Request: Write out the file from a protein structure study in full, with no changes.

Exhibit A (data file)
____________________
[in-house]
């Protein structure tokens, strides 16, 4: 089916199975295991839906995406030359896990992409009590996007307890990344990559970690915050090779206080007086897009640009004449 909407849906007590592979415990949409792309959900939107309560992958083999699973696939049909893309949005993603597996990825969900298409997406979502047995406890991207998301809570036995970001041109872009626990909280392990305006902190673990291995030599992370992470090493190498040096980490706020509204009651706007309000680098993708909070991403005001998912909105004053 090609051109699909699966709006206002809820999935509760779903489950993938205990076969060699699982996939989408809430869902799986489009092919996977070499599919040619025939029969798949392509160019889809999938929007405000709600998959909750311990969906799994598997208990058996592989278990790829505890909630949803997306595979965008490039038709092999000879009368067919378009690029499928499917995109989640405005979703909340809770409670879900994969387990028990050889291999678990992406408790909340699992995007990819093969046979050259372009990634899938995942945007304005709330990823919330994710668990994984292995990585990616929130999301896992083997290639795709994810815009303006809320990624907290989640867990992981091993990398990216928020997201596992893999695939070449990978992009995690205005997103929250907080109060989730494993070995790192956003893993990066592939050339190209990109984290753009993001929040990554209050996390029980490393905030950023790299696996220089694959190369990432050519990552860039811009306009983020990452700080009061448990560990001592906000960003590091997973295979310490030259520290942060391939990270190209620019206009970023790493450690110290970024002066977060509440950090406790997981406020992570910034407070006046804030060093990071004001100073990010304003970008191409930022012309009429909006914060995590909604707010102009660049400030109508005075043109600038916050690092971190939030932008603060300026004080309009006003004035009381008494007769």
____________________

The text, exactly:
[in-house]
């Protein structure tokens, strides 16, 4: 089916199975295991839906995406030359896990992409009590996007307890990344990559970690915050090779206080007086897009640009004449 909407849906007590592979415990949409792309959900939107309560992958083999699973696939049909893309949005993603597996990825969900298409997406979502047995406890991207998301809570036995970001041109872009626990909280392990305006902190673990291995030599992370992470090493190498040096980490706020509204009651706007309000680098993708909070991403005001998912909105004053 090609051109699909699966709006206002809820999935509760779903489950993938205990076969060699699982996939989408809430869902799986489009092919996977070499599919040619025939029969798949392509160019889809999938929007405000709600998959909750311990969906799994598997208990058996592989278990790829505890909630949803997306595979965008490039038709092999000879009368067919378009690029499928499917995109989640405005979703909340809770409670879900994969387990028990050889291999678990992406408790909340699992995007990819093969046979050259372009990634899938995942945007304005709330990823919330994710668990994984292995990585990616929130999301896992083997290639795709994810815009303006809320990624907290989640867990992981091993990398990216928020997201596992893999695939070449990978992009995690205005997103929250907080109060989730494993070995790192956003893993990066592939050339190209990109984290753009993001929040990554209050996390029980490393905030950023790299696996220089694959190369990432050519990552860039811009306009983020990452700080009061448990560990001592906000960003590091997973295979310490030259520290942060391939990270190209620019206009970023790493450690110290970024002066977060509440950090406790997981406020992570910034407070006046804030060093990071004001100073990010304003970008191409930022012309009429909006914060995590909604707010102009660049400030109508005075043109600038916050690092971190939030932008603060300026004080309009006003004035009381008494007769």